Everyone has a theory about the real causes of 9/11. They range from the nutty (it was the US government) to the plausible but flawed (a response to foreign occupation) to the credible (collateral damage from a clash within Islam)by Peter Bergen / September 24, 2006 / Leave a comment
No event in recent times has produced as many explanations as the 11th September attacks five years ago. Within the space of an hour, al Qaeda inflicted more direct damage on the US than the Soviet Union had done throughout the cold war, a cataclysm seen by more people than any other event in history. Yet it took only 19 men armed with small knives to destroy the World Trade Centre, demolish a wing of the Pentagon and kill 3,000 people. This mismatch has led some—especially in the Muslim world—to seek a deus ex machina to explain what otherwise appears inexplicable. The usual suspects have been assembled on 9/11’s grassy knoll: the Jews were behind the attacks; the US government engineered them; the “Cheney-Bush energy junta” planned them so that they could grab the oil fields of central Asia, and so on.
Osama bin Laden himself claims that al Qaeda was solely responsible for 9/11. In 2004, he released a video in which he explained his dealings with lead hijacker Mohammed Atta. After the largest criminal investigation in history, the US government’s 9/11 commission also concluded that al Qaeda was solely responsible for the attacks.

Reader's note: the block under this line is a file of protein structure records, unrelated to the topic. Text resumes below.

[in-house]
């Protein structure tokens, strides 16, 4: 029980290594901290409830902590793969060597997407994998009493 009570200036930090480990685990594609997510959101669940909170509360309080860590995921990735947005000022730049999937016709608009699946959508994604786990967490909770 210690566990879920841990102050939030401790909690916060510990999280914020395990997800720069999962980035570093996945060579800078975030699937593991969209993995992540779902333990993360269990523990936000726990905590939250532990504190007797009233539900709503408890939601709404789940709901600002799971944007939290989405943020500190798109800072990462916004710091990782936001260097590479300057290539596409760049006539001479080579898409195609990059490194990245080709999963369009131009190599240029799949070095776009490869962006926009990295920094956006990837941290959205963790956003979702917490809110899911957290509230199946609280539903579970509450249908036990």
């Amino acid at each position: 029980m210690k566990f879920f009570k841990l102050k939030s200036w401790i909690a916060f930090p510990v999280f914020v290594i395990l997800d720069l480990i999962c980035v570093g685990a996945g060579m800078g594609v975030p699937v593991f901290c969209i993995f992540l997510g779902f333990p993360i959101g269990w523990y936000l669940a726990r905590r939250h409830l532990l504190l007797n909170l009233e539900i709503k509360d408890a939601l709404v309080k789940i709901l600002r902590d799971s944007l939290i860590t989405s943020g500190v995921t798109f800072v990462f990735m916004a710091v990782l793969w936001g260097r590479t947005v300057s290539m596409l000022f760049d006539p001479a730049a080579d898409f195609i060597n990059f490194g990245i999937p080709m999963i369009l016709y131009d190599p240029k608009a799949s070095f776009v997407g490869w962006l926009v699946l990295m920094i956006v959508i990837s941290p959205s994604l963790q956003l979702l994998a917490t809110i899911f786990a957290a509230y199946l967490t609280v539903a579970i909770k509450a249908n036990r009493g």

Attributing the sole responsibility for 9/11 to al Qaeda then brings us to the larger question: what caused al Qaeda to launch the attacks? Explanations for the attacks can be sorted into two categories—the seemingly plausible but flawed, and the more credible.
Plausible but flawed theories
Poverty. Many politicians and commentators see the poverty of the middle east as a factor. (Some political leaders even argued that the Doha round of trade talks, launched soon after 9/11, were intended partly to quash terrorism.) This claim is not supported by the evidence. Those who attacked on 9/11 were sons of the middle eastern middle and upper class, not the dispossessed. Throughout recent history, from the Russian anarchists to the German Baader-Meinhof gang in the 1970s, terrorism has largely been a bourgeois endeavour. Al Qaeda is no different.
Madrasas. A related argument to the poverty canard is that madrasas, religious schools that teach the Koran by rote and sometimes instil a simplistic view of jihad, are breeding grounds for terrorists. Quite the opposite. Madrasa graduates have rarely, if ever, carried out major anti-western attacks. None of the 9/11 hijackers attended a madrasa and most had been to college, several of them in the west. Bin Laden…